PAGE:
The text contains in it very much of weighty truth, far more than we shall be able to bring forth from it this morning. First, we see in it a life; secondly, that life preserved; and thirdly, the reason for the preservation of that life: “Because I live, ye shall live also.”
I. First, we have LIFE here spoken of.
We must not confound this with existence. It were indeed to reduce a very rich text to a poverty-stricken sentence if we read it, “Because I exist, ye shall exist also.” We could not say of such a use of words that the water of ordinary speech was turned to wine, but rather that the wine was turned to water. Before the disciples believed in Jesus they existed, and altogether apart from him as their spiritual life their existence would have been continued; it was something far other and higher than immortal existence which our Lord was here dealing with.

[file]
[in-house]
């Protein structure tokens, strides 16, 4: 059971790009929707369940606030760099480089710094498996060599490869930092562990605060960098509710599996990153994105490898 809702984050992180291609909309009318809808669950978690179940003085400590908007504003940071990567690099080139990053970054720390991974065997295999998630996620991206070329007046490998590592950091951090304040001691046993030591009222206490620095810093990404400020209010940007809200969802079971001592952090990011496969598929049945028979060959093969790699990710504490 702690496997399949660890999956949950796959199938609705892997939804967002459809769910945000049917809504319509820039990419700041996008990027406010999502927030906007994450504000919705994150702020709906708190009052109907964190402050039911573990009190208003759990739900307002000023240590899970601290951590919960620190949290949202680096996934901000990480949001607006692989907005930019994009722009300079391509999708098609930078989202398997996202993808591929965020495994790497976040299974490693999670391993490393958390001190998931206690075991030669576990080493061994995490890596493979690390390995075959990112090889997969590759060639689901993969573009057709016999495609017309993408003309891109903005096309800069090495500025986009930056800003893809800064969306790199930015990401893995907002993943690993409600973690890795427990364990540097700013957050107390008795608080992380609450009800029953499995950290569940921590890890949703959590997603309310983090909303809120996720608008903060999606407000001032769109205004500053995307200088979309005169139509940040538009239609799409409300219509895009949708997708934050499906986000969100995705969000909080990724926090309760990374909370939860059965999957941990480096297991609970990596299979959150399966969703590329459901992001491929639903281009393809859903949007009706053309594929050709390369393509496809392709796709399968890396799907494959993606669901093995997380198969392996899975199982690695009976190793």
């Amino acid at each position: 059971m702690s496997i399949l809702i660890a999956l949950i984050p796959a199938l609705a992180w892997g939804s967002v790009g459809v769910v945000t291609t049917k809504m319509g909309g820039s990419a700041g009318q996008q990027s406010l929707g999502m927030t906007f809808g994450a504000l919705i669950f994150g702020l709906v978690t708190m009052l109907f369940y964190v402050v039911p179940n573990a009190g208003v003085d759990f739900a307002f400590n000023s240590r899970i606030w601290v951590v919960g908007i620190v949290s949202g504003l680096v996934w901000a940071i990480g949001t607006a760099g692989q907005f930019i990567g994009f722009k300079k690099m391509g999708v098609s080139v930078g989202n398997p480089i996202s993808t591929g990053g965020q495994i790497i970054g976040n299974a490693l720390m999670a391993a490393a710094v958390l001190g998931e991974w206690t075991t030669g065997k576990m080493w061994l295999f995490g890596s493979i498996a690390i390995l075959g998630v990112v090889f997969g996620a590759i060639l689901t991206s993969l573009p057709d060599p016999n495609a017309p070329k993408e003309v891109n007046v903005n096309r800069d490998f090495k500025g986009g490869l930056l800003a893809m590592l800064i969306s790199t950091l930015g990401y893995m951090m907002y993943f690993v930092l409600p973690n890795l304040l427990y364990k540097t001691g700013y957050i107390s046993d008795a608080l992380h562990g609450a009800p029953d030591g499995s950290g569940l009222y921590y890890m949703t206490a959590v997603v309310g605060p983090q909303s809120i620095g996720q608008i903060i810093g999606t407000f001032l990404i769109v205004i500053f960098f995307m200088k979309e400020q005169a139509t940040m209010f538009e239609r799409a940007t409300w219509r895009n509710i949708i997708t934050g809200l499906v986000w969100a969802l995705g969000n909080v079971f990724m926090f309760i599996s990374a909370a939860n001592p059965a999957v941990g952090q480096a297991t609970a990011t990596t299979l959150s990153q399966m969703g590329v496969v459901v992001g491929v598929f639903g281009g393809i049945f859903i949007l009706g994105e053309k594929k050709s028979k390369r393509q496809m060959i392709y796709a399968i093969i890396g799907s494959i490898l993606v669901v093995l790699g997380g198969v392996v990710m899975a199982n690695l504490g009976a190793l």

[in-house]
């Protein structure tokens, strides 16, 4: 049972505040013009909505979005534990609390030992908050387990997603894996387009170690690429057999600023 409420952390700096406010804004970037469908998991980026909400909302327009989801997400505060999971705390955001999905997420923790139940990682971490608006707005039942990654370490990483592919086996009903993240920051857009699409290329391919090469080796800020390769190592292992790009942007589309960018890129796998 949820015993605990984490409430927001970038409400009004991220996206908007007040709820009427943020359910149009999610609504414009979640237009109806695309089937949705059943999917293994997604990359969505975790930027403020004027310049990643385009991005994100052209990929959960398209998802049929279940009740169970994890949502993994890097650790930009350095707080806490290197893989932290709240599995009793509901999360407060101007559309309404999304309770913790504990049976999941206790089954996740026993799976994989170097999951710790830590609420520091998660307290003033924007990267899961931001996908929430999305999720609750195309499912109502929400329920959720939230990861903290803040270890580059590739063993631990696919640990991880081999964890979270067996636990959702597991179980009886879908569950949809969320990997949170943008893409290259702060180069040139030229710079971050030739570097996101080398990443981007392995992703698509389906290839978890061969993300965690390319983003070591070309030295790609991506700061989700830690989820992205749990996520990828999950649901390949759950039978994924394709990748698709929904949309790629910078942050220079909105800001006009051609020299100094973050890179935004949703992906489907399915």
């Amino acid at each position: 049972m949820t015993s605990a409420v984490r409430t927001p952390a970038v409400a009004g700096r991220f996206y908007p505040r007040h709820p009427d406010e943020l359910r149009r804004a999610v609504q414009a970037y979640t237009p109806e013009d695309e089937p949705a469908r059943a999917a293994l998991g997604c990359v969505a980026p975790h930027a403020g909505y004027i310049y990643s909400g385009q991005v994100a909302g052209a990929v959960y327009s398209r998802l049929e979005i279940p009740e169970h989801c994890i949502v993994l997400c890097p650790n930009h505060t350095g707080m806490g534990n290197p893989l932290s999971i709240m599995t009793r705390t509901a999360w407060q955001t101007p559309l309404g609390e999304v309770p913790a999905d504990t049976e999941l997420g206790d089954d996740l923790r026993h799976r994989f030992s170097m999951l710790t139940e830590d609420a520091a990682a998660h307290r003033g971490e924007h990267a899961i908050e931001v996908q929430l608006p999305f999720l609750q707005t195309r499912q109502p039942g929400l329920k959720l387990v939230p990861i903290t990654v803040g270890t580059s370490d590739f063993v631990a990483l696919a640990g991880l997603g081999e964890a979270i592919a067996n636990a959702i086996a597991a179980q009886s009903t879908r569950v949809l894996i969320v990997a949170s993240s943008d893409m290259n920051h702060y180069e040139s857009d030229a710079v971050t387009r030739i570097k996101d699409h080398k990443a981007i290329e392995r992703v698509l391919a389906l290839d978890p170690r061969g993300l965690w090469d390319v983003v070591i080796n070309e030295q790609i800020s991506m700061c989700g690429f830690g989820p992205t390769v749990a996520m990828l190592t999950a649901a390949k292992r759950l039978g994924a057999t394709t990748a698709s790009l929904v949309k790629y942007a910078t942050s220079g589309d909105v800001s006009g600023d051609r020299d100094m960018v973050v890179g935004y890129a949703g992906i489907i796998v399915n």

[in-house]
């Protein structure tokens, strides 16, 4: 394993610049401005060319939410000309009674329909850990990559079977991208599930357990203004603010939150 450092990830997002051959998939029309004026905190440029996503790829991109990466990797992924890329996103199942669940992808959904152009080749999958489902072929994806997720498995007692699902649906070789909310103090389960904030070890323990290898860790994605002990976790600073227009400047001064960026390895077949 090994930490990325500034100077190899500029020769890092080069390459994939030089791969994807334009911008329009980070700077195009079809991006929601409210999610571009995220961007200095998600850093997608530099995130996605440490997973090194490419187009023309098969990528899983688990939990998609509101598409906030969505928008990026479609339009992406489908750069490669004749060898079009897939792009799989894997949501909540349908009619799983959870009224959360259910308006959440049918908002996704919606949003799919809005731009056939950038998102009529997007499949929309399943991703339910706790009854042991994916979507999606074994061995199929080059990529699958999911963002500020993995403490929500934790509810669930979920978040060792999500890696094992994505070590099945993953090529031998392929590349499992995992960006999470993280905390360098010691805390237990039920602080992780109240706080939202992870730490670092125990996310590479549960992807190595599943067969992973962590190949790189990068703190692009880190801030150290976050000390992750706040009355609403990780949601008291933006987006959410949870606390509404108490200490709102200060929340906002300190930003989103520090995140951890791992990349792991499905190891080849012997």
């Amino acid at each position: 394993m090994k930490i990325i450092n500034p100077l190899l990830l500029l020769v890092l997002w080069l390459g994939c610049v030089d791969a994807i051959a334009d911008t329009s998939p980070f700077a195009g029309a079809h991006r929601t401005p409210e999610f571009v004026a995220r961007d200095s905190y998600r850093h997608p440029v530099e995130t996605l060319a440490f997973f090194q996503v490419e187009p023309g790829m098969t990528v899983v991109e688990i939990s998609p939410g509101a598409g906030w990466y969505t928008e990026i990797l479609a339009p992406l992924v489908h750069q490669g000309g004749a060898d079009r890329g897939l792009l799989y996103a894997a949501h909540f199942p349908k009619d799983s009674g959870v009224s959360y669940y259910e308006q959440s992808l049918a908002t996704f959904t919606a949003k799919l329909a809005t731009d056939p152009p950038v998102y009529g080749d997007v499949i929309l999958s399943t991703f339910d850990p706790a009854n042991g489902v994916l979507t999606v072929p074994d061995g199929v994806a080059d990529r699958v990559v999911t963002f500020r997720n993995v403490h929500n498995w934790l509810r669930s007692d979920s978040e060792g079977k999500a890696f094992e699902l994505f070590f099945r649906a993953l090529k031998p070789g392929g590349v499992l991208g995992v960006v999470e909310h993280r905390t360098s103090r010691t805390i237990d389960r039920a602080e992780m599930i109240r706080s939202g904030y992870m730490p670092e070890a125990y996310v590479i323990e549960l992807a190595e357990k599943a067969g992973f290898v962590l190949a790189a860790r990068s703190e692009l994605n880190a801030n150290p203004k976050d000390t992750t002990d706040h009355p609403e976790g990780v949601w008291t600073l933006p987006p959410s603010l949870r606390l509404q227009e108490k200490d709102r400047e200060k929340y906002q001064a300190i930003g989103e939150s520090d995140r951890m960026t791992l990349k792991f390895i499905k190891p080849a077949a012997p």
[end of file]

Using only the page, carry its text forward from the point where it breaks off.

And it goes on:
Life, what is it? We know practically, but we cannot tell in words. We know it, however, to be a mystery of different degrees. As all flesh is not the same flesh, so all life is not the same life. There is the life of the vegetable, the cedar of Lebanon, the hyssop on the wall. There is a considerable advance when we come to animal life—the eagle or the ox. Animal life moves in quite a different world from that in which the plant vegetates—sensation, appetite, instinct, are things to which plants are dead, though they may possess some imitation of them, for one life mimics another. Animal life rises far above the experience and apprehension of the flower of the field. Then there is mental life, which we all of us possess, which introduces us into quite another realm from that which is inhabited by the mere beast. To judge, to foresee, to imagine, to invent, to perform moral acts, are not these new functions which the ox hath not? Now, let it be clear to you, that far above mental life there is another form of life of which the mere carnal man can form no more idea than the plant of the animal, or the animal of the poet. The carnal mind knoweth not spiritual things, because it has no spiritual capacities. As the beast cannot comprehend the pursuits of the philosopher, so the man who is but a natural man cannot comprehend the experience of the spiritually minded. Thus saith the Scripture: “The natural man receiveth not the things of the Spirit of God: for they are foolishness unto him: neither can he know them, because they are spiritually discerned. But he that is spiritual judgeth all things, yet he himself is judged of no man.” There is in believers a life which is not to be found in other men—nobler, diviner for education cannot raise the natural man into it, neither can refinement reach it; for at its best, “that which is born of the flesh is flesh,” and to all must the humbling truth be spoken, “Ye must be born again.”